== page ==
So you’re not interested in plucking these pests from your garden because you think they’re cute or maybe you’re superstitious. Whatever the reason, you might be wondering if caring for the tomato hornworm is any different from other worms. Actually, if the tomato hornworm remains outdoors in its element, you don’t have to do anything special to keep it alive — much like most creatures found in nature.
If tomato hornworms are in your garden, chances are, they love what you’re growing. The tomato hornworm loves dill, potatoes, eggplant, peppers, and of course, tomatoes. Now, if you’re like most gardeners and you would like to save your plants from the tomato hornworm, continue reading to learn more about the tomato hornworm and how to control it.
Tomato hornworms are one of nature’s two most popular types of hornworms. The other is the tobacco worm. The scientific name for the tomato hornworm is Manduca quinquemaculata. While tomato hornworms are not considered harmful to humans, they are extremely harmful to plants, vegetables, and landscaping. Tomato hornworms appetites’ are extremely healthy, so they will nosh on your tomatoes, leaves, and fruits for hours and hours on end if you allow them to. In addition to tomatoes, tobacco and tomato hornworms are also attracted to eggplant, potato, and pepper.
Adult tomato hornworms are typically 3 to 5 inches long and they have a large black horn on their rear ends. This horn may look like it can do plenty of damage, but its actually pretty harmless. If you suspect that a tomato worm has bitten you, chances are it wasn’t a hornworm that bit you. A tomato hornworm (or any hornworm or insect for that matter) will do whatever it can to protect itself – especially if you handle it for too long. However, it doesn’t defend itself by “biting.” A hornworm will spit out the contents of its stomach, it will wiggle and thrash about, and it may even wrap itself around your finger, but it does not have the capability to sting or pierce the skin. It is important to keep in mind, however, that the hornworms’ “wrap” can be quite uncomfortable, so it’s best not to handle them for too long.
Another issue with handling tomato hornworm for too long has to do with parasite infestations. While the tomato worm may be infected by a number of parasites, the most common is the braconid wasp. The larva hatch on the tomato worm and it feeds on the worm’s insides until the wasp is ready to hatch. The cocoons are quite visible to the naked eye and they look like raised white bumps on the tomato hornworms body. It’s probably not a good idea to handle a tomato worm that shows signs of a parasite infestation, but leaving it in your garden can be a good thing. Once the wasps emerge from their cocoons, they will kill the tomato worm host then seek out other tomato hornworms to infest. This natural enemy is an effective treatment for tomato worm infestations.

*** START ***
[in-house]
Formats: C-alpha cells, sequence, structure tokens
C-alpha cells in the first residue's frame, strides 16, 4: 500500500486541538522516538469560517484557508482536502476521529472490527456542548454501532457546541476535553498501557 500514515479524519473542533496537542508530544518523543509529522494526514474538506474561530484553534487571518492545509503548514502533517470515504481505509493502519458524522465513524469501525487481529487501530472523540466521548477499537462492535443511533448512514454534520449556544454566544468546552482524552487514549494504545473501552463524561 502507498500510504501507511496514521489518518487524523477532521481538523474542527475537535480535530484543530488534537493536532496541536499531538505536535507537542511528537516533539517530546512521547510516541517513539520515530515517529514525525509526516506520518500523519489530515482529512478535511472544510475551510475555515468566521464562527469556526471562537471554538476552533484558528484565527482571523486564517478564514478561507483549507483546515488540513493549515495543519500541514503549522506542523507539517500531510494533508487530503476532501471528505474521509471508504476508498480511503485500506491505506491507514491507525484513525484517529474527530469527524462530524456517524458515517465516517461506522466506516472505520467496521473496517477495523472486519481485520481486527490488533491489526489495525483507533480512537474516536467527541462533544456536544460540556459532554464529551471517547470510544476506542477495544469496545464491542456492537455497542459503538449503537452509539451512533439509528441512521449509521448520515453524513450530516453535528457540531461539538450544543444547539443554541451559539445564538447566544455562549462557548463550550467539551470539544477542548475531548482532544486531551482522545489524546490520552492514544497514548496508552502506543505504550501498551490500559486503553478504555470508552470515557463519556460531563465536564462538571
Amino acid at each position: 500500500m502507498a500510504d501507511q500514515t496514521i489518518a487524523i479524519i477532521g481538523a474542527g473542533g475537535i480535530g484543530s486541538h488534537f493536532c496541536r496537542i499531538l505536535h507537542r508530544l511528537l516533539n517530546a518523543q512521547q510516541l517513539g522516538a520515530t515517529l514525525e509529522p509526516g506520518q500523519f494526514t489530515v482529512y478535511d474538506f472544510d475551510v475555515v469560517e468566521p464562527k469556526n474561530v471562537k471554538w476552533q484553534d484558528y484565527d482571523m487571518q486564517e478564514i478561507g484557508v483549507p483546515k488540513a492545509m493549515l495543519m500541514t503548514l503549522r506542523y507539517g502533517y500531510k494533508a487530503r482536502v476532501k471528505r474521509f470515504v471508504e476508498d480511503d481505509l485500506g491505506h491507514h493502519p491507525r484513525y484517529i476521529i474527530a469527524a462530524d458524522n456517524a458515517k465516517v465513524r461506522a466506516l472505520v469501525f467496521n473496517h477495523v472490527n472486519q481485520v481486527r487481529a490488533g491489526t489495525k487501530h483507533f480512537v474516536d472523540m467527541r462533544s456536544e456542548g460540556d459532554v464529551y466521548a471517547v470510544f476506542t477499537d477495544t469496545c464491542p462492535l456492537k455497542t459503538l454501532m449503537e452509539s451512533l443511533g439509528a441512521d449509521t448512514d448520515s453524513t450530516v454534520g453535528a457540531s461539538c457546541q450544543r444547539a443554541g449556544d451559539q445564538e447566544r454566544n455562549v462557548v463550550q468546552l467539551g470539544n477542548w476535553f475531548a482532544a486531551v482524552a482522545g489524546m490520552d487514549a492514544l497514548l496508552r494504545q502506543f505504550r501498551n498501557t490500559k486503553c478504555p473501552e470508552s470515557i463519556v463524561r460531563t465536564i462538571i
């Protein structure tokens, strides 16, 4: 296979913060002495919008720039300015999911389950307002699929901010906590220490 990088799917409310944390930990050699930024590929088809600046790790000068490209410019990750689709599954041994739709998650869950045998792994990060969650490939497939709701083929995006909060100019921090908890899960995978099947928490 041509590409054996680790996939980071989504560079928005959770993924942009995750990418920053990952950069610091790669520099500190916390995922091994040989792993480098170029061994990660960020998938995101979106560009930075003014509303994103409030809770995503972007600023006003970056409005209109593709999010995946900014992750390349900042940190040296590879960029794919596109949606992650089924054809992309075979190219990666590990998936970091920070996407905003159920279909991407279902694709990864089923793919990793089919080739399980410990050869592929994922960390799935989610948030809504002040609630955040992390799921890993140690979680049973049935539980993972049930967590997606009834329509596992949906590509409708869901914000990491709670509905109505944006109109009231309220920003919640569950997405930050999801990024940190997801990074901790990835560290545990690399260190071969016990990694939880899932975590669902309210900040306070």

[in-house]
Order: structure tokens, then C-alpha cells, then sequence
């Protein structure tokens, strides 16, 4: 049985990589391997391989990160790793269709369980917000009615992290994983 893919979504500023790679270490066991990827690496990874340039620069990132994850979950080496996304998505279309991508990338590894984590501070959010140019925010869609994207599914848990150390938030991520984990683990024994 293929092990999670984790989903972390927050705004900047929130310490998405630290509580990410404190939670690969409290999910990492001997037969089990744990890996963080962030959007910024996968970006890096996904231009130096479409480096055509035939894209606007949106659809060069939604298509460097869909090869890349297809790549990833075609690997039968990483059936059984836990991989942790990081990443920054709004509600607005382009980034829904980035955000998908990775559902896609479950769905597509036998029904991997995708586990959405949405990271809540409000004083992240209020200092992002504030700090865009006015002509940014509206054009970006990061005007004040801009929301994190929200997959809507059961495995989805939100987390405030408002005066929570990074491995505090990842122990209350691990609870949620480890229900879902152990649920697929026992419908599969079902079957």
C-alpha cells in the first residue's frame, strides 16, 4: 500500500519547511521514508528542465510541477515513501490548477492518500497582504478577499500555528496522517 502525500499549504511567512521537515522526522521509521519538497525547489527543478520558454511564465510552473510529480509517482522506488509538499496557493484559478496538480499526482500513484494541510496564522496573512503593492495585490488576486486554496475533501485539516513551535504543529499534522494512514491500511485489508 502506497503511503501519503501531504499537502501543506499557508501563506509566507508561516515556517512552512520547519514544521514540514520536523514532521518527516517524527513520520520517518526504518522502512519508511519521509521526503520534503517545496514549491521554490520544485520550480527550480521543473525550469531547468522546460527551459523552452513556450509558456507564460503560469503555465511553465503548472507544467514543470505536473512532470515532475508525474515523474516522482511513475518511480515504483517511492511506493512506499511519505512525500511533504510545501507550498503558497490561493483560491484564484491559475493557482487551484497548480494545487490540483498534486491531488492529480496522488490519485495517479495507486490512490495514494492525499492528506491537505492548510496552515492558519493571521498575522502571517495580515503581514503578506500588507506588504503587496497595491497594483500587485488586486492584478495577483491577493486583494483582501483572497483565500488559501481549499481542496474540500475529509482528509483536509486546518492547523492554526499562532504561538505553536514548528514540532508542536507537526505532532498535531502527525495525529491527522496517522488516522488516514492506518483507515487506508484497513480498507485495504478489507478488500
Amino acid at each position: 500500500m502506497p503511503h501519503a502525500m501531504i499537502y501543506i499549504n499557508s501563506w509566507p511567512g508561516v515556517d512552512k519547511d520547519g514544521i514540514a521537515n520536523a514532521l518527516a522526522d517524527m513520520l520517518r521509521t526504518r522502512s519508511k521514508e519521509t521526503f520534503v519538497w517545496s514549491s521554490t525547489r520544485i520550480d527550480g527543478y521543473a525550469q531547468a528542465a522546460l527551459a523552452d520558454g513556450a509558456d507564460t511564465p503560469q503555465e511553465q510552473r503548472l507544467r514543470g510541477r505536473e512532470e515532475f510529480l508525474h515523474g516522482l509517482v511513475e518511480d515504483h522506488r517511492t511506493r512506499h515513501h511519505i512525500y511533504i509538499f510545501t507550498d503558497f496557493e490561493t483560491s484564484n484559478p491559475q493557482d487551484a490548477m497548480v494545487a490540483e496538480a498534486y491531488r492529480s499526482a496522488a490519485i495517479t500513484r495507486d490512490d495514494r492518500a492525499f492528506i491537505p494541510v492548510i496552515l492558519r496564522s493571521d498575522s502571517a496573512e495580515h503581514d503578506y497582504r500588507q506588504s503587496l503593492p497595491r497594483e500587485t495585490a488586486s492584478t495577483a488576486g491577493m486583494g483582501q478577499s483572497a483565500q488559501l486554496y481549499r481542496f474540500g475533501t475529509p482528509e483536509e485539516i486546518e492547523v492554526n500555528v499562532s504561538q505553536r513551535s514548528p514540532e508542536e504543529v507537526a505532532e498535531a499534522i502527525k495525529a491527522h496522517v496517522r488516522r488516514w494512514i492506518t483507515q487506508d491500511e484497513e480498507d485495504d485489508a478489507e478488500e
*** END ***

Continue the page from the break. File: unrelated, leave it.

If you have a small garden and if you don’t notice white protrusions on any tomato hornworm that you see, it’s ok to quickly handpick the tomato hornworm from your garden. You can drop them in a bucket of water or snip them in half. This is considered an effective method of tomato worm control in small gardens. Other effective methods of controlling tomato hornworms in your garden include: rototilling and biological treatment. Rototilling means to turn up the soil after harvest. This will destroy any pupae that may be there. Biological treatment with Bacillus thuringensis, or BT (e.g., Dipel, Thuricide), will kill the tomato hornworm and it is especially effective on smaller larvae. BT must be used with extreme caution because it can be harmful to humans.
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